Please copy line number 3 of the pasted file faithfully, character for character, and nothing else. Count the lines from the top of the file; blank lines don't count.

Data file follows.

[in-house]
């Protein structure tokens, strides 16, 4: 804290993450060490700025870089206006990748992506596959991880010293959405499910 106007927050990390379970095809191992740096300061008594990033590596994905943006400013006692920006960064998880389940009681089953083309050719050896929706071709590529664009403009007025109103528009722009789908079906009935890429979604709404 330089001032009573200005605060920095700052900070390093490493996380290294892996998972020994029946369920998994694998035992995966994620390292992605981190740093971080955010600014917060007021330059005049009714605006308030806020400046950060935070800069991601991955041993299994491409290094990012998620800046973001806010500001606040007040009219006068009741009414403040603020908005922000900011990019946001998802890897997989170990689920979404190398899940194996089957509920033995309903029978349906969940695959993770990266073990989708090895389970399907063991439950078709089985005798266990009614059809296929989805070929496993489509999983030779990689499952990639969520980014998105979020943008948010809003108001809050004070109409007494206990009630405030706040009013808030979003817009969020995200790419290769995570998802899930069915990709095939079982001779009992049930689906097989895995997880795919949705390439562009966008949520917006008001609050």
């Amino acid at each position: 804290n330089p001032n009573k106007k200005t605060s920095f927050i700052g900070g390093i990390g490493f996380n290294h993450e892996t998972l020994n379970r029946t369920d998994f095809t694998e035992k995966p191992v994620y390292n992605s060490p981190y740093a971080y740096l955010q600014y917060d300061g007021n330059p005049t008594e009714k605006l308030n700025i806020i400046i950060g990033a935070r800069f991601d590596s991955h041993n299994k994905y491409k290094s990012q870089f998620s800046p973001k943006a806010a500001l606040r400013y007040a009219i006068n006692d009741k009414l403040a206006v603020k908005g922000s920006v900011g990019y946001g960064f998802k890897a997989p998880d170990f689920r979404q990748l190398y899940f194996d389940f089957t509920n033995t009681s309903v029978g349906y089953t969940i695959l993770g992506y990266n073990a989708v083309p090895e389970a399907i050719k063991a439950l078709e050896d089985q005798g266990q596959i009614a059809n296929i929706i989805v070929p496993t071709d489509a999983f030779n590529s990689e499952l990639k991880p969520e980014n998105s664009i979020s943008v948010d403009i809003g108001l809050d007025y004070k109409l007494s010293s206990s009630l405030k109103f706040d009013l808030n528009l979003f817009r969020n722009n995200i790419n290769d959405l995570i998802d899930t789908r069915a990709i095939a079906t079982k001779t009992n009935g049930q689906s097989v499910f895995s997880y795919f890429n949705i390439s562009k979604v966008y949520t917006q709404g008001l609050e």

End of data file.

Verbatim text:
């Amino acid at each position: 804290n330089p001032n009573k106007k200005t605060s920095f927050i700052g900070g390093i990390g490493f996380n290294h993450e892996t998972l020994n379970r029946t369920d998994f095809t694998e035992k995966p191992v994620y390292n992605s060490p981190y740093a971080y740096l955010q600014y917060d300061g007021n330059p005049t008594e009714k605006l308030n700025i806020i400046i950060g990033a935070r800069f991601d590596s991955h041993n299994k994905y491409k290094s990012q870089f998620s800046p973001k943006a806010a500001l606040r400013y007040a009219i006068n006692d009741k009414l403040a206006v603020k908005g922000s920006v900011g990019y946001g960064f998802k890897a997989p998880d170990f689920r979404q990748l190398y899940f194996d389940f089957t509920n033995t009681s309903v029978g349906y089953t969940i695959l993770g992506y990266n073990a989708v083309p090895e389970a399907i050719k063991a439950l078709e050896d089985q005798g266990q596959i009614a059809n296929i929706i989805v070929p496993t071709d489509a999983f030779n590529s990689e499952l990639k991880p969520e980014n998105s664009i979020s943008v948010d403009i809003g108001l809050d007025y004070k109409l007494s010293s206990s009630l405030k109103f706040d009013l808030n528009l979003f817009r969020n722009n995200i790419n290769d959405l995570i998802d899930t789908r069915a990709i095939a079906t079982k001779t009992n009935g049930q689906s097989v499910f895995s997880y795919f890429n949705i390439s562009k979604v966008y949520t917006q709404g008001l609050e």